Whether giving your Harrods International Piano Series recital in the larger auditorium of the Royal Festival Hall, as opposed to the customary, somewhat more intimate, venue of the Queen Elizabeth Hall means one has finally arrived in the big time, is open to debate.
What is not open to debate though is Stephen Hough, who gave his recital at the RFH this Sunday (4 March), reached the top long ago. Houghs dazzling performances of standard repertoire, and more unusual and neglected works, have brought him a considerable international reputation. In addition he has made over thirty recordings and his Harrods recital coincides with the release on Hyperion of a new CD devoted to early Brahms - Four Ballades Op.10 and the massive Op.5 Sonata in F minor, the latter also in Houghs RFH recital.
Catching up with the frantically busy musician recently - by telephone to Barcelona - it seemed a good starting-point. "The Brahms Op.5 a titanic piece," Hough asserts, "cast on an epic scale in five movements which form a sort of arch. Whats even more remarkable in my view is its scope and ambition, especially when you consider that Brahms was just nineteen. But already from the very beginning one senses both a colossal intellect and a masterly confidence at work with the very opening line, which encompasses the entire keyboard. Yes, it does take some playing as its almost forty minutes in length, but its not really just the stamina required, its more the concentration necessary in making the entire structure work as a rounded entity."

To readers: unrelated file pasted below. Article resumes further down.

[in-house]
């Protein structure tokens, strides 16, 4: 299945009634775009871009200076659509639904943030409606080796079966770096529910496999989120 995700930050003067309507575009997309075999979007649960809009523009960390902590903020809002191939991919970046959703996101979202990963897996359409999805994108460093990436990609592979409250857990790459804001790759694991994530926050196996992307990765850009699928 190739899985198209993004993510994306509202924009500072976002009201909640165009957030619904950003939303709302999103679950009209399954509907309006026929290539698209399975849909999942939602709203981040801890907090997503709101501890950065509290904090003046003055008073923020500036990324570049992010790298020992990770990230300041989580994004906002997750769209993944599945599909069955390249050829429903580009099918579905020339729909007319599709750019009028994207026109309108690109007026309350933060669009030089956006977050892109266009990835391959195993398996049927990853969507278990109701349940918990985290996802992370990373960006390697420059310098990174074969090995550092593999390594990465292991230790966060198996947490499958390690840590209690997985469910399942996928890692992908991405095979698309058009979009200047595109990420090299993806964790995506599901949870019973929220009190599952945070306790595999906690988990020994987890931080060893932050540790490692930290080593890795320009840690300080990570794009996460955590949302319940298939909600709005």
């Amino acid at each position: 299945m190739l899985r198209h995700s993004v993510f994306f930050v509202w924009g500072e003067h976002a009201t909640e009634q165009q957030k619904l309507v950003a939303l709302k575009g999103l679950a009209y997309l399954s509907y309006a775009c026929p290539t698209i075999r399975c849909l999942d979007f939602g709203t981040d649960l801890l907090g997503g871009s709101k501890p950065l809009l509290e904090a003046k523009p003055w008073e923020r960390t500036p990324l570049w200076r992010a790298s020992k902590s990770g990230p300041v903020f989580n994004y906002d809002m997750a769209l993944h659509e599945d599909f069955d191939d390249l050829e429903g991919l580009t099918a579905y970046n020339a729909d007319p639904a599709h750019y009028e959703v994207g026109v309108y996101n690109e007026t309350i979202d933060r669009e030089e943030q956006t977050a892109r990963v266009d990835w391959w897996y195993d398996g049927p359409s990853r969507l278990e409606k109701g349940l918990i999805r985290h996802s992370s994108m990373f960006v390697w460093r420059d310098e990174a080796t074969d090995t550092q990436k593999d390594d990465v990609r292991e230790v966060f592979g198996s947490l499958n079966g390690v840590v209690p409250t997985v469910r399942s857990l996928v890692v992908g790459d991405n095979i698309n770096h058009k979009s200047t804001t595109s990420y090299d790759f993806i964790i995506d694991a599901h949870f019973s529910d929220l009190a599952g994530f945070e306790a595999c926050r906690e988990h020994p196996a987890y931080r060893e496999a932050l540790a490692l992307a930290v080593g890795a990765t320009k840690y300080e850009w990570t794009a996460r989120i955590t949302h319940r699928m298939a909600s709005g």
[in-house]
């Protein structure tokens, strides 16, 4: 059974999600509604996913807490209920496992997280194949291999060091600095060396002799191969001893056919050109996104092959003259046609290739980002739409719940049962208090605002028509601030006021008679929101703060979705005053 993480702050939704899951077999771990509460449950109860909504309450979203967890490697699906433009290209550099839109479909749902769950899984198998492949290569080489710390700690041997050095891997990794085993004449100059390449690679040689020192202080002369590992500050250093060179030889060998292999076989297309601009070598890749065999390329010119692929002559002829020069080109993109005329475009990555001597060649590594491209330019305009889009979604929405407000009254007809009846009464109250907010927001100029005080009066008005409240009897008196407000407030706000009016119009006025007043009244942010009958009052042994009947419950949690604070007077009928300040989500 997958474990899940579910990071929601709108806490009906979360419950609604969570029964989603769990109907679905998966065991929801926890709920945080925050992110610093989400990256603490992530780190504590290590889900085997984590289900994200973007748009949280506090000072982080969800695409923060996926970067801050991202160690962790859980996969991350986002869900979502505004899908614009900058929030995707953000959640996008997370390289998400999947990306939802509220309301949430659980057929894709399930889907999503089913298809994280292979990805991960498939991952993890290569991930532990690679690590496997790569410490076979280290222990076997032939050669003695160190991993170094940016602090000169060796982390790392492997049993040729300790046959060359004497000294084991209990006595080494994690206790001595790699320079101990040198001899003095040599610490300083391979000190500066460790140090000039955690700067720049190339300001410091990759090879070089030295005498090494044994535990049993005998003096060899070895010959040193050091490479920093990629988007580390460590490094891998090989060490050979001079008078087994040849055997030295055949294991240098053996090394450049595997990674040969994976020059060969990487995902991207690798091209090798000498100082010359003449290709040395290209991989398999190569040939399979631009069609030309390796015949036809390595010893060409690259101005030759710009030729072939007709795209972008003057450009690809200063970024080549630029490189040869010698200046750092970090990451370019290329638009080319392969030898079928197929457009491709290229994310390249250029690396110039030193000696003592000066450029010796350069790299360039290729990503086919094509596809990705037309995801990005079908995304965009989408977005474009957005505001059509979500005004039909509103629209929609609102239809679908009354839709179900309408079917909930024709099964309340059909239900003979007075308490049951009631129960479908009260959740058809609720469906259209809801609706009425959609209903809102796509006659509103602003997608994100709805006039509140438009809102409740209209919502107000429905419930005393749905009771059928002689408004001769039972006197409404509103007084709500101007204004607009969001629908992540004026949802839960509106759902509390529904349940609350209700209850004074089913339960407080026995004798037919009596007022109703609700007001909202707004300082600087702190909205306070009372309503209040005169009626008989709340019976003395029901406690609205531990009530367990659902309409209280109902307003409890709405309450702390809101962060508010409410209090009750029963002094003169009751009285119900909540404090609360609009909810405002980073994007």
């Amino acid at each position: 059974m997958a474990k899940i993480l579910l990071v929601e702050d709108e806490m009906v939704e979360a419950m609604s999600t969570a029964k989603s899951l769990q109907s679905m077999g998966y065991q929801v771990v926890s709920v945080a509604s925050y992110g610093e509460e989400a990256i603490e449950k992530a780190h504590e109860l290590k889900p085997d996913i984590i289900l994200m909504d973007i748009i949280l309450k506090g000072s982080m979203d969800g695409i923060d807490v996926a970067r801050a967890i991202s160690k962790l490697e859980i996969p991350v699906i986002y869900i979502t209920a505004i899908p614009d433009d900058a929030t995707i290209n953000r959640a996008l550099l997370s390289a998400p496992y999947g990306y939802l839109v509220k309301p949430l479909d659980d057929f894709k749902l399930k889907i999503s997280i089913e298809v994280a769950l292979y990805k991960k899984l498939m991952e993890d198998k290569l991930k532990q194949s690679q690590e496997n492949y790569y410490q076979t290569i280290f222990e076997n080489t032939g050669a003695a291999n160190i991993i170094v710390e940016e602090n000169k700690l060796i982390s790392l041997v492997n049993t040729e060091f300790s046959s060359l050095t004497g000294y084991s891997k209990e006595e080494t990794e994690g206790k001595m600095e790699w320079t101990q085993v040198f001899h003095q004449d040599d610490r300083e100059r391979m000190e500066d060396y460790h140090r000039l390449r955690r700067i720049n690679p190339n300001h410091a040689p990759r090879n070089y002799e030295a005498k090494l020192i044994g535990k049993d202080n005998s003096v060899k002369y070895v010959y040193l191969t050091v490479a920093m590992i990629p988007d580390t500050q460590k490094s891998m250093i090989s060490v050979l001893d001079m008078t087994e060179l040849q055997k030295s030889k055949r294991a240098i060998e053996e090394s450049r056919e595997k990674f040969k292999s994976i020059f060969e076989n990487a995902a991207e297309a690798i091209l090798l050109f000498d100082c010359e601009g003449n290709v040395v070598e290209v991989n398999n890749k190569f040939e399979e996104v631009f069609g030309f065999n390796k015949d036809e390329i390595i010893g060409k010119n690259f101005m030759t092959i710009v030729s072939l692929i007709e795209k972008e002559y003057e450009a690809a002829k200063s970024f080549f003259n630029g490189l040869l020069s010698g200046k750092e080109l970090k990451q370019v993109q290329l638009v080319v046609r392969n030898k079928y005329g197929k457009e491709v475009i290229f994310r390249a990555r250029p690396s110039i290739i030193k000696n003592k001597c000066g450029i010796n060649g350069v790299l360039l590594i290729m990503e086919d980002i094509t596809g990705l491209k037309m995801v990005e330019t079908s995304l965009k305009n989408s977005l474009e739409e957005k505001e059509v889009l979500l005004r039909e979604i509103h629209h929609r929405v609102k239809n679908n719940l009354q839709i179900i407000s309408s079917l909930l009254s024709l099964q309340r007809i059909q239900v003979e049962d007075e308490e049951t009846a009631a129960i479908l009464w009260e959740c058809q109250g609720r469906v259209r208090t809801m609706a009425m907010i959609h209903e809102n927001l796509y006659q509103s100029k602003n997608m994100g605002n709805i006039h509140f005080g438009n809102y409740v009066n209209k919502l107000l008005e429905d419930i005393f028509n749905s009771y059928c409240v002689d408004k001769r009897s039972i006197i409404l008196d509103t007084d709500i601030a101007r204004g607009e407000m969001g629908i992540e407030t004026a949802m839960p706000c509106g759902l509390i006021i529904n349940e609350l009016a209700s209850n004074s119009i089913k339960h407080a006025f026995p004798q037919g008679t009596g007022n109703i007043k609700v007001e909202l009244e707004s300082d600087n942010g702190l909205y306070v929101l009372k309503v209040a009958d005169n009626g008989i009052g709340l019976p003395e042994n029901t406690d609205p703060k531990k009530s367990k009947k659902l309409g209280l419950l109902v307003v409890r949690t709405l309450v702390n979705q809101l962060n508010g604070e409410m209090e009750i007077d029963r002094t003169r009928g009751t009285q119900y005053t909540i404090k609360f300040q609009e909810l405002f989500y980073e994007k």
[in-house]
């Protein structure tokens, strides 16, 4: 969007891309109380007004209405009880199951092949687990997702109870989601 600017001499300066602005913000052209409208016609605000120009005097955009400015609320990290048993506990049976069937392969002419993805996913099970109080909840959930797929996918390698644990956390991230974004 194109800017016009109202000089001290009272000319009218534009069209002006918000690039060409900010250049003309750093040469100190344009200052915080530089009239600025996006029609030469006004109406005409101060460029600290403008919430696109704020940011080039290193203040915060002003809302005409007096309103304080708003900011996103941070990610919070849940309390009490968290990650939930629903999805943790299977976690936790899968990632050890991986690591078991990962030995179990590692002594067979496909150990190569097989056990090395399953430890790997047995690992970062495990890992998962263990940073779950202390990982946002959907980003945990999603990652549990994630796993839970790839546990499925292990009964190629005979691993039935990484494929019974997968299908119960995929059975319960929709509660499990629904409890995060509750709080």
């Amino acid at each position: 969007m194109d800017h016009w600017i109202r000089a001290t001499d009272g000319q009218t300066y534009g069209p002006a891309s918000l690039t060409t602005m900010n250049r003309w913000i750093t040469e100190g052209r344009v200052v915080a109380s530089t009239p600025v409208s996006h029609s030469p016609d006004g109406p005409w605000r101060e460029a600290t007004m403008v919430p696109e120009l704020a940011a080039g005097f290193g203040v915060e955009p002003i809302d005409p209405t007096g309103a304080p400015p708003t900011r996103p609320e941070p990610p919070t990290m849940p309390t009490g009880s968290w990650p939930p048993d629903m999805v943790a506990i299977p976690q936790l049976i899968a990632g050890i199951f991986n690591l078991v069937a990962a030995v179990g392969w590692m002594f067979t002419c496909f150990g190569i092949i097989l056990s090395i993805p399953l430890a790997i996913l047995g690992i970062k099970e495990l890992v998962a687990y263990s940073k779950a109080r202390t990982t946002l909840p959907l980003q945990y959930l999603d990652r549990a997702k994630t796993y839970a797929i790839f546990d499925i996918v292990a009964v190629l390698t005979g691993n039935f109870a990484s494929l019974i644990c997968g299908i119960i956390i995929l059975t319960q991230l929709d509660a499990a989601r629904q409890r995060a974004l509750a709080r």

"I think the Festival Hall programme which Ive put together and which Im incidentally touring around Spain at the moment, is hopefully both interesting and inviting. Theres a limited amount one can do in a piano recital and lots of people have done most things by now. Still, Ive decided for maybe the slightly odd pairing of Brahms and Chopin, so the Brahms Sonata which ends the first half mirrors Chopins Four Scherzos which ends the second. Ive also elected to look at both composers in slightly different lights, or through someone elses spectacles if you like, by including Busonis transcriptions of three of Brahmss Chorale Preludes for organ and Liszts transcriptions of three Chopin songs."
"I dont know if Id ascribe too much significance to my playing on my own in the Royal Festival Hall for the first time - of course Ive been there as a soloist with orchestras before. What Id say concerns me slightly more is that its a huge venue, but hopefully Ive found works big enough to fill it - with sound, I mean, not audience, though hopefully there will be one of those too! But at the same time, although these pieces are big in scope, one cant just hammer ones way through them from first bar to last. There has to be some subtlety and refinement of colour."
"On tour Im faced with a range of pianos, a range of halls and a range of acoustics. One has to make the most of what ones got on each occasion. To some extent it doesnt especially bother me as long as Im happy with the set-up in general, which I have been here in Spain. But maybe the London Harrods gig is slightly more daunting, partly because it is the RFH and partly because the concert coincides with the release of the Brahms disc. But as for nerves, no, not really any more: I just come out and play to the best of my ability."